Carassava, Anthee. "6 From Leftist Greek Terror Group Get Multiple Life Sentences." New York Times, 18 Dec. 2003. [http://www.nytimes.com]

On 17 December 2003, "[a] A Greek court sentenced the leader, the chief assassin and four other members of the November 17 terrorist organization to multiple life sentences ... for a string of killings, rocket attacks, bombings and bank robberies since 1975."

Paphitis, Nicholas. "Greek Terrorists Appeal Convictions." Associated Press, 2 Dec, 2005. [http://www.washingtonpost.com]

Fifteen members of the November 17 group convicted in 2003 of murder and other terrorist acts "appeared in court [on 2 December 2005] to appeal their convictions."

Kassimeris, George. "Last Act in a Violent Drama? The Trial of Greece's Revolutionary Organization 17 November." Terrorism and Political Violence 18, no. 1 (2006): 137-157.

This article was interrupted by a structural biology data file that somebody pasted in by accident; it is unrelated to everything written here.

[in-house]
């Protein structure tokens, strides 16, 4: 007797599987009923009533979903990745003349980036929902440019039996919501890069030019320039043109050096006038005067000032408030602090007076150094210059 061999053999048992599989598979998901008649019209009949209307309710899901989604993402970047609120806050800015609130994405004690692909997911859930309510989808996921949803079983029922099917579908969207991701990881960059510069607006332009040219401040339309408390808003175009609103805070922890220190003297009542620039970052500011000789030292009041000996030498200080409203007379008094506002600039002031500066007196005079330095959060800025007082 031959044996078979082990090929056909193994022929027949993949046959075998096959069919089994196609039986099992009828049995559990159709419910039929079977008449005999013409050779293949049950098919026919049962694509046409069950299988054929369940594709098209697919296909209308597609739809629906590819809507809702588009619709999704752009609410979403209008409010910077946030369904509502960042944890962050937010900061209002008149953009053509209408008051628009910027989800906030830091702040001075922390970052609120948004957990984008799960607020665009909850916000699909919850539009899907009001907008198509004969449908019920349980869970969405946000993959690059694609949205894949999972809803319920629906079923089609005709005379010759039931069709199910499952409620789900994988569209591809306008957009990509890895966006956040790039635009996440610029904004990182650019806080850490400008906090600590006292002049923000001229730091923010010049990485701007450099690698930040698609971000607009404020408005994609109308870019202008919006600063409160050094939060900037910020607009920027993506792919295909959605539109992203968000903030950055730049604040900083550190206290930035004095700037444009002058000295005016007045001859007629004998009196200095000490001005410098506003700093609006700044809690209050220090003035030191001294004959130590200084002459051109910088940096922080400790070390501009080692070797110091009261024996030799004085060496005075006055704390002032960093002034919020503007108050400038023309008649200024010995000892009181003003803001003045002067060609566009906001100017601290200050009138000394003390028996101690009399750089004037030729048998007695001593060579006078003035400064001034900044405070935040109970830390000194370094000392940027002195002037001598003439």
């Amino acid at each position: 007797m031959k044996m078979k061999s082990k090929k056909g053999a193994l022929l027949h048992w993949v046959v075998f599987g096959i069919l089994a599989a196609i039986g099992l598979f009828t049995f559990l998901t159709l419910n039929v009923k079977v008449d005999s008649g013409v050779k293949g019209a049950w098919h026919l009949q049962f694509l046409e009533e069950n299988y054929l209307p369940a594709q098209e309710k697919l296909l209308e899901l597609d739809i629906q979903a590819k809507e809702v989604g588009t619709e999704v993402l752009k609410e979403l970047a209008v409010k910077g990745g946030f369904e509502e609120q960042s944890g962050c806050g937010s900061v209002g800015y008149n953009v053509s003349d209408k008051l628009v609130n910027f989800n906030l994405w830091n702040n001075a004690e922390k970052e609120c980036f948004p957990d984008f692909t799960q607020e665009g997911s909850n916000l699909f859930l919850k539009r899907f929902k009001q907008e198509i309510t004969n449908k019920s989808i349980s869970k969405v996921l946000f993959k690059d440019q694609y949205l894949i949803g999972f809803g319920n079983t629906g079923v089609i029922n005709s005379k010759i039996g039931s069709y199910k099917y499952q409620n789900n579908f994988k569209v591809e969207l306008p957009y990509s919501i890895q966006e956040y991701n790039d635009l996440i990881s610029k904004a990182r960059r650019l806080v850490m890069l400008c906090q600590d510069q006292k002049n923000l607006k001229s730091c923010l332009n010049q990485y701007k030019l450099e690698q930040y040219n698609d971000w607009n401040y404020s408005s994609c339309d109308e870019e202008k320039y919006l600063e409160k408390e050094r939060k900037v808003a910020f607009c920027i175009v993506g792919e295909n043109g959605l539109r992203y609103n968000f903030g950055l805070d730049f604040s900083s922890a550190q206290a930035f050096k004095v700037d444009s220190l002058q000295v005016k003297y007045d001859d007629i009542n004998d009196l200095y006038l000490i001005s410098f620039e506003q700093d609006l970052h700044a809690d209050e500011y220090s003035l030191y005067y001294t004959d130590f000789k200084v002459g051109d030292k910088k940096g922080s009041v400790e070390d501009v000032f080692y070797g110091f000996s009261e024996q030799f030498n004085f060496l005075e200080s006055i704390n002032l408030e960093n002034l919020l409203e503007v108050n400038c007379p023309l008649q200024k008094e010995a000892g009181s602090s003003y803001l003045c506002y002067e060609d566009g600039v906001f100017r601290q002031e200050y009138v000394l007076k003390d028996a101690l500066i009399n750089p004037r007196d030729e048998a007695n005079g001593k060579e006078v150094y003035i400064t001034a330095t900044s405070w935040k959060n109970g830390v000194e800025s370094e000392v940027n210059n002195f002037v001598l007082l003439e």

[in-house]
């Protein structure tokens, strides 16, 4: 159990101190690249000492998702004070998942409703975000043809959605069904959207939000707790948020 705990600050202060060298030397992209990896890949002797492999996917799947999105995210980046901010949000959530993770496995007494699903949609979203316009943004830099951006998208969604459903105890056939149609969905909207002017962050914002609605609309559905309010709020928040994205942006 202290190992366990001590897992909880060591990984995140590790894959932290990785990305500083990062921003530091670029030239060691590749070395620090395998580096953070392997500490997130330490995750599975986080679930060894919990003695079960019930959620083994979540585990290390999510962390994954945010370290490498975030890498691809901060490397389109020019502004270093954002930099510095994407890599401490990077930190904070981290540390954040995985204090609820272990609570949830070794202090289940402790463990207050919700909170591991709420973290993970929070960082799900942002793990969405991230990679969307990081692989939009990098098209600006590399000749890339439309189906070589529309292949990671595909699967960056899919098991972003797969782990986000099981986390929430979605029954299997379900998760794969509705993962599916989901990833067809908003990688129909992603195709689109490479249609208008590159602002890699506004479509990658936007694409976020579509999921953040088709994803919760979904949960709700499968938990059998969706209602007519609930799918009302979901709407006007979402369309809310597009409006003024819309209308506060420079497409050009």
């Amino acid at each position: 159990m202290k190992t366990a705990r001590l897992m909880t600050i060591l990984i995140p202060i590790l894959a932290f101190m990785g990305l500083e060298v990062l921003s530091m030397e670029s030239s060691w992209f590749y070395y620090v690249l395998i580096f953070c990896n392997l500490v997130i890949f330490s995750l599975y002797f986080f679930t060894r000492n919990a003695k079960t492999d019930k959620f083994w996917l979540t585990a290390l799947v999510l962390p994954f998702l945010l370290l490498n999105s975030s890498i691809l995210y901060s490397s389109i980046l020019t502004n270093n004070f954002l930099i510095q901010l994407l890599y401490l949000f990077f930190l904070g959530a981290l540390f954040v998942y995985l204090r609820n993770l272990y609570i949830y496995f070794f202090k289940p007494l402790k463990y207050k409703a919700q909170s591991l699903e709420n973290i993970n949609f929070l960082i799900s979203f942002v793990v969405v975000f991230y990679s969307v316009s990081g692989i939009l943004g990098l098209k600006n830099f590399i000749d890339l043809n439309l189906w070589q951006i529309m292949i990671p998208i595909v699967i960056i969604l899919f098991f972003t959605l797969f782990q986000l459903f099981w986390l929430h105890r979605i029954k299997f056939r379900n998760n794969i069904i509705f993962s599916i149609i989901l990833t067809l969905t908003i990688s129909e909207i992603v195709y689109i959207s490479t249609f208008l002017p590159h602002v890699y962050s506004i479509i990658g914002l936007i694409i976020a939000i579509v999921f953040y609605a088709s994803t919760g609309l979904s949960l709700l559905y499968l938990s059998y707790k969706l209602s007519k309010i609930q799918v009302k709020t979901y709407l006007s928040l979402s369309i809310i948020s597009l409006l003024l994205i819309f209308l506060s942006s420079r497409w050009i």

Nomikos, John M. "Terrorism, Media, and Intelligence in Greece: Capturing the 17 November Group." International Journal of Intelligence and Counterintelligence 20, no. 1 (Spring 2007): 65-78.

"Throughout the first phase of domestic terrorism [1974-1989], the ... Greek elites" failed "to acknowledge the seriousness ... of the terrorist threat and the need to tackle it drastically." The assassination in September 1989 of the first Greek politician to be killed by the 17 November group "marked the end of the tolerance of terrorism by both the political establishment and the general public." After 1999, with the Olympic Games 2004 scheduled for Athens, the Greek government began to demonstrate "a dedication and ... sense of urgancy to deal with the terrorist threat."